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Snap Inc’s IPO: Lessons to be learned

Snap Inc
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Andrew McMillan, partner at Pinsent Masons LLP, discusses what UK tech startups and scaleups can learn from Snap’s first quarterly results following its IPO. 

A company might seek an initial public offering (IPO) for various reasons. These range from access to capital, to prestige; and from enhanced profile and credibility, to the greater flexibility and ability to fund acquisitions with stock, brings. Another typical driver is the ability of existing shareholders to realise some of the gains their investment has enjoyed, while maintaining an interest in the company.

These benefits come at a certain cost. In particular, the increased public scrutiny that attaches to a public listing, is something that will require careful preparation on the part of a company. In particular, a company in private ownership that has, up to the point of IPO, enjoyed a high degree of control over its own narrative, must be prepared for that narrative to be taken out of its hands and used in ways that its founders may find surprising and even, from time to time, damaging.

A $40m funding round, Snapchat’s poor results, Deliveroo’s first acquisition and more in The Week in Tech

Control of the narrative

Snap Inc.’s IPO came at a relatively early stage in its cycle. Both Google and Facebook (or rather, their businesses) had been around for eight years or so at the time of their IPOs. By way of comparison, the Snapchat app was launched just under six years ago. Snap, moreover, had enjoyed something of a reputation for secrecy, prior to its IPO. Both of these factors led to a degree of speculation as to the motivation for the listing. Arguably, this speculation as to rationale has translated into a continuing degree of uncertainty as to Snap’s future intentions.

Snap’s first quarterly results since its IPO were released last week. In after-hours trading, Snap’s share price dropped more than 24% and some $6bn was wiped off its market capitalisation. There are a couple of things that are surprising, here.

Firstly, the sheer scale of the reaction suggests a high degree of scepticism as to Snap’s future business prospects. Secondly, some of the key underlying factors that resulted in this reaction were already known at the time of the IPO. In particular, concerns were expressed at that time as to the level of costs within the business and also as to the slowdown in user growth.

While on its call with analysts, Snap focused on a number of positives, including revenue growth. However, that growth had not been as much as the market had anticipated (just under $150m as opposed to an anticipated $158m). While it had not missed by much, this difference, along with the other figures, told their own tale and it was to this that the market reacted.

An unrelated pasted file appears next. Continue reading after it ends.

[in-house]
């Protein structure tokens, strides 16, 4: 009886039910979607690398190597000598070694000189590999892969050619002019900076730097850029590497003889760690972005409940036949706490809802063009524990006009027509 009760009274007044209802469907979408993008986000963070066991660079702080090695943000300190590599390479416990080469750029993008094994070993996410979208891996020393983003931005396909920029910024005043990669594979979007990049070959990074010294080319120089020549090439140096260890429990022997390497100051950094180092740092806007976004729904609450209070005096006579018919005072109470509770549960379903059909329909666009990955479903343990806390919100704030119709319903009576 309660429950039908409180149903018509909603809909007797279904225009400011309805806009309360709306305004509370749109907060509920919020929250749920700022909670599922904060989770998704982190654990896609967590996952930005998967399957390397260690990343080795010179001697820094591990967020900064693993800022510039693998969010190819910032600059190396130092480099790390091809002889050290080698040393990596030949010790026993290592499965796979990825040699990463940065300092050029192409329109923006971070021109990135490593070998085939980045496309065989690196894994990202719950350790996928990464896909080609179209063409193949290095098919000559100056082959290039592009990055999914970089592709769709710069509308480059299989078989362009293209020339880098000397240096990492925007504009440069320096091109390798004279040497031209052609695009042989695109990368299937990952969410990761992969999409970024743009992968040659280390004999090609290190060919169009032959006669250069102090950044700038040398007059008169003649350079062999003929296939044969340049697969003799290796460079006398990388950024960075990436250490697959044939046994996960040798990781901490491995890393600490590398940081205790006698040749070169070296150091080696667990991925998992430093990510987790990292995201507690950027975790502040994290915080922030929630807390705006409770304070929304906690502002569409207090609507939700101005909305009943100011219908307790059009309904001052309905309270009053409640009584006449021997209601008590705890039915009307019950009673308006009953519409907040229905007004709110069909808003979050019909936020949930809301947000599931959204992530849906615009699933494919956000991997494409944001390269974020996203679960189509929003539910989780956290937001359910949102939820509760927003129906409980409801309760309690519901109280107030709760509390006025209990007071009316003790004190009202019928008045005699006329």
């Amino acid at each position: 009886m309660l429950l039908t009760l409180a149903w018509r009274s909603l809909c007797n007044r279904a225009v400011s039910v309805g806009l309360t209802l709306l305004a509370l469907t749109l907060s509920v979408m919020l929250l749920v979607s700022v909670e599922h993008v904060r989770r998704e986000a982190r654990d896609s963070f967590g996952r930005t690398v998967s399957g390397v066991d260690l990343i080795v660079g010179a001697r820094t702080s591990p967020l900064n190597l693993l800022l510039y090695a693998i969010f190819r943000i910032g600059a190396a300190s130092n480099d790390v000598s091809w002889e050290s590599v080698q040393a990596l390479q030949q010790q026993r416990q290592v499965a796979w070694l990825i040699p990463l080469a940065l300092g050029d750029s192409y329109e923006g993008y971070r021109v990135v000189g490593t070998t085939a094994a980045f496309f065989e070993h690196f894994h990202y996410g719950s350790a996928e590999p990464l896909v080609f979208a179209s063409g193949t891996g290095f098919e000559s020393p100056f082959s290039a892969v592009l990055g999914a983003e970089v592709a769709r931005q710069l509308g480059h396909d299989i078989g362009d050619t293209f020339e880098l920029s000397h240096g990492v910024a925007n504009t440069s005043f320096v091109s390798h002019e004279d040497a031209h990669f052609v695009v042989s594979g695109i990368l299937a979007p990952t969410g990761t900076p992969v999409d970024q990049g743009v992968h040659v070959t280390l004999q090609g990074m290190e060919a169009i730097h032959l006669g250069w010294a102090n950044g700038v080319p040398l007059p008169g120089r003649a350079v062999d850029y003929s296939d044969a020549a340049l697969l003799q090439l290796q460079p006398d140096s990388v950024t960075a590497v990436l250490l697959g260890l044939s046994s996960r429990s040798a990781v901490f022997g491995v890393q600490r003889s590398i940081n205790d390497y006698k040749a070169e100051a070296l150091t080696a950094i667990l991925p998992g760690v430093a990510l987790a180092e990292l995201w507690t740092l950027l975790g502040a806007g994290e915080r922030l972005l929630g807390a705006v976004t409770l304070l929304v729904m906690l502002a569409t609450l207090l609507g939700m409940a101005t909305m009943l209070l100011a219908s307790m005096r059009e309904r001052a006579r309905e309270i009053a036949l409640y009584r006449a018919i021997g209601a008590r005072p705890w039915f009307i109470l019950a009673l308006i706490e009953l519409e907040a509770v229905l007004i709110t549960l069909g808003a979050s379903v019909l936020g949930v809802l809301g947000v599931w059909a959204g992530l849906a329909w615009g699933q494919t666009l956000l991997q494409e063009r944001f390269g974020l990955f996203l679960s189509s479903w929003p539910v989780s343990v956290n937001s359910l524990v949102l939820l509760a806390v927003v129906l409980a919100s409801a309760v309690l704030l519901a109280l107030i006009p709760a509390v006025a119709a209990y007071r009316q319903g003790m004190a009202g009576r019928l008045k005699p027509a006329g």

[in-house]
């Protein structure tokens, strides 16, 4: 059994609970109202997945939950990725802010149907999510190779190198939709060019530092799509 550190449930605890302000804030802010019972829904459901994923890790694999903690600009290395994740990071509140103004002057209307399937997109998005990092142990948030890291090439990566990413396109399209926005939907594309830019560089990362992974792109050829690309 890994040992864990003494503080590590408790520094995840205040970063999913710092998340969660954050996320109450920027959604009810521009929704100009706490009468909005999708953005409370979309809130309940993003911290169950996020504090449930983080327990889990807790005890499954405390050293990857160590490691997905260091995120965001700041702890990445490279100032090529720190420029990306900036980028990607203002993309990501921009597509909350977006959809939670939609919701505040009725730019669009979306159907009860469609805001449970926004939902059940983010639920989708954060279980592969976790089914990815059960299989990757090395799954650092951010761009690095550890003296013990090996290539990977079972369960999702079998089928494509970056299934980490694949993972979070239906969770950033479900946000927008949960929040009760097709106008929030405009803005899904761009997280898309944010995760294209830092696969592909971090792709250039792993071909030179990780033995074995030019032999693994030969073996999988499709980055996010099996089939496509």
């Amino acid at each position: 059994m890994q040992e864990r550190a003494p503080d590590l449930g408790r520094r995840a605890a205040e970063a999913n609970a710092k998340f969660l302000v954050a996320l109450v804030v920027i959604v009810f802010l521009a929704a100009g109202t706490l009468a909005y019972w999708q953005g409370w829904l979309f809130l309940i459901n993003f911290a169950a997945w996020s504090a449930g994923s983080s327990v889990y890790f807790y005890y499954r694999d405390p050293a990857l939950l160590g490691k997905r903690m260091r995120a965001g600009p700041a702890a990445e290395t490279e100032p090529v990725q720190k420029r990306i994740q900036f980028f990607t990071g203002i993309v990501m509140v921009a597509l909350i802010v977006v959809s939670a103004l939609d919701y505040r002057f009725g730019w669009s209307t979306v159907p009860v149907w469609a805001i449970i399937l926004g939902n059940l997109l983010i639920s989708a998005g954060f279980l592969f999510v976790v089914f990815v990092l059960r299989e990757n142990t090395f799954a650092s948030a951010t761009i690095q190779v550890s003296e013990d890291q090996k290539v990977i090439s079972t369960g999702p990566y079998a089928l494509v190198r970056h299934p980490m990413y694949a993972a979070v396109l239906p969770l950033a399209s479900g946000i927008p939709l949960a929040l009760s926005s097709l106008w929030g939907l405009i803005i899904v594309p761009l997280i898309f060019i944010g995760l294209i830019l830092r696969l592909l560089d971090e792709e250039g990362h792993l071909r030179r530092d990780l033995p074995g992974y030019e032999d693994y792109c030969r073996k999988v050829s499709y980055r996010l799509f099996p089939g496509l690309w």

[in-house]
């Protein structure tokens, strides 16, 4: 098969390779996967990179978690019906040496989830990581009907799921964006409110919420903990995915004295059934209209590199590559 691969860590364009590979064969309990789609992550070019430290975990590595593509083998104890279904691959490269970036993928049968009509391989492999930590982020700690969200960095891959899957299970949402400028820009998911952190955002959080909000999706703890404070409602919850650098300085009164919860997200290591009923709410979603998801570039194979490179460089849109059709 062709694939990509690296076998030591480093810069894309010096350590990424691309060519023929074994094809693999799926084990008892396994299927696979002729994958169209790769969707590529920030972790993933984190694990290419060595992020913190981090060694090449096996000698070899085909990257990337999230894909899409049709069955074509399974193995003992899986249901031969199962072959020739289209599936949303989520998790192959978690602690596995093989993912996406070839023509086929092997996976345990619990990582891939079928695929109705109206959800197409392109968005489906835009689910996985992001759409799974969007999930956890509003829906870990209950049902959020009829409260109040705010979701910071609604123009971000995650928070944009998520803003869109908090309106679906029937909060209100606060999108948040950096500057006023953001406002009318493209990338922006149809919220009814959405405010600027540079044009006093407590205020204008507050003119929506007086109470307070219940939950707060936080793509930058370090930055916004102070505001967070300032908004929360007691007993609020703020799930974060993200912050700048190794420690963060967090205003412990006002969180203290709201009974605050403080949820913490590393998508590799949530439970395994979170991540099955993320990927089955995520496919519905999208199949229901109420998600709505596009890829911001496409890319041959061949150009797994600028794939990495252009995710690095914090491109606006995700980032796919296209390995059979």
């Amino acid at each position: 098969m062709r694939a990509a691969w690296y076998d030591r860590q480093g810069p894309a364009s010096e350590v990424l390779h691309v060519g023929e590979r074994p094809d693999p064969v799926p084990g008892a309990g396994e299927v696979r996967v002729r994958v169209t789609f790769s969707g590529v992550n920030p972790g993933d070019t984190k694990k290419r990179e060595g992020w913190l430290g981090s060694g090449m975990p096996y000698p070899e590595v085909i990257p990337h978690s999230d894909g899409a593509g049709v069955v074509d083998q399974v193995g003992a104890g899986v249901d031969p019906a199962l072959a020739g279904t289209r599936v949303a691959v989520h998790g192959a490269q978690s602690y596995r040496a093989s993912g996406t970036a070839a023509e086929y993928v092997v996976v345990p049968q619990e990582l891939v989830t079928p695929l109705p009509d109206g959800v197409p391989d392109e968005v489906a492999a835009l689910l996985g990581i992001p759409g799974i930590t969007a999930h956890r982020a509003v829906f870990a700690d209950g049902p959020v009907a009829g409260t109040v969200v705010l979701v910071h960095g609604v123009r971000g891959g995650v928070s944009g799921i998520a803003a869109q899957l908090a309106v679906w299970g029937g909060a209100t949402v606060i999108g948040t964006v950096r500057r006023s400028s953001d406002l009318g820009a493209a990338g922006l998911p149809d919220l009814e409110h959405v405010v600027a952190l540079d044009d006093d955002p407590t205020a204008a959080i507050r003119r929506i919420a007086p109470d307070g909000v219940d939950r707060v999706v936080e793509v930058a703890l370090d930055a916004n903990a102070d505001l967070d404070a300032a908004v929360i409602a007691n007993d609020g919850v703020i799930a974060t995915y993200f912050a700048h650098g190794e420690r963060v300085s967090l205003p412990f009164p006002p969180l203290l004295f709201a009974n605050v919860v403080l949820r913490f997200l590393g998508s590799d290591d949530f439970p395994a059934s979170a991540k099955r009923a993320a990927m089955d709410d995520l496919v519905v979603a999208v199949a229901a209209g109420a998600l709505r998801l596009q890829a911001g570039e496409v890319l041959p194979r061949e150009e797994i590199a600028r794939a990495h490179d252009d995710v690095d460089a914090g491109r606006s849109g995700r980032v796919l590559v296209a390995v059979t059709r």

As a privately owned company, the management team would have been dealing with a relatively small group of key investors. Arguably this is also the case with a publicly traded company, which although it has a wider shareholder base, will have a smaller group of key or significant shareholders. That said, the scrutiny to which a publicly traded company is subject, and the damage to profile that can ensue from negative results, are far harder to manage.

Voting rights

This may have been part of the thinking behind Snap offering only non-voting shares to the market. What better remedy to negative market sentiment than not being immediately answerable for it?

Snap caused some controversy when it announced that it would be the first company to issue only non-voting shares pursuant to its IPO. Some investors were said to have been angered by this and perhaps it is, in part, a residue of this anger that is translating into increased negative sentiment, now.

Mechanisms to maintain control within the hands of founders following an IPO have been around for some time and are increasingly common within the technology sector. That said, much will depend on the venue chosen for listing.

In the UK, for example, dual class share structures are permissible in a Standard Listing on the London Stock Exchange, but not in a Premium Listing. A Premium Listing gives rise to the potential for inclusion in the FTSE UK series of indices and access to these indices is often seen as one of the key benefits of a Premium Listing, as many investment mandates are driven by FTSE indexation.

The Financial Conduct Authority published a discussion paper back in February of this year, one of the aims of which was to examine the effectiveness of the UK’s primary equity markets in supporting the growth of science and technology companies. In particular, the FCA noted the difficulties that may be faced by scaleup companies (that is, companies with an average growth in employees or turnover of more than 20% per annum over three years, with a minimum of 20 employees at the start) in accessing capital to facilitate their growth.

The FCA also noted that “it appears UK technology companies are disproportionately the subject of merger and acquisition (M&A) activity compared with their international peers” and expressed a willingness to explore changes to primary market regulation if it were felt, this could address a perceived shortage of capital for scale-up companies.

Within the market, this is a view that we hear expressed again and again. While capital is available for Seed and early stage investments, scaleup capital is far harder to access and we will watch this space with interest.

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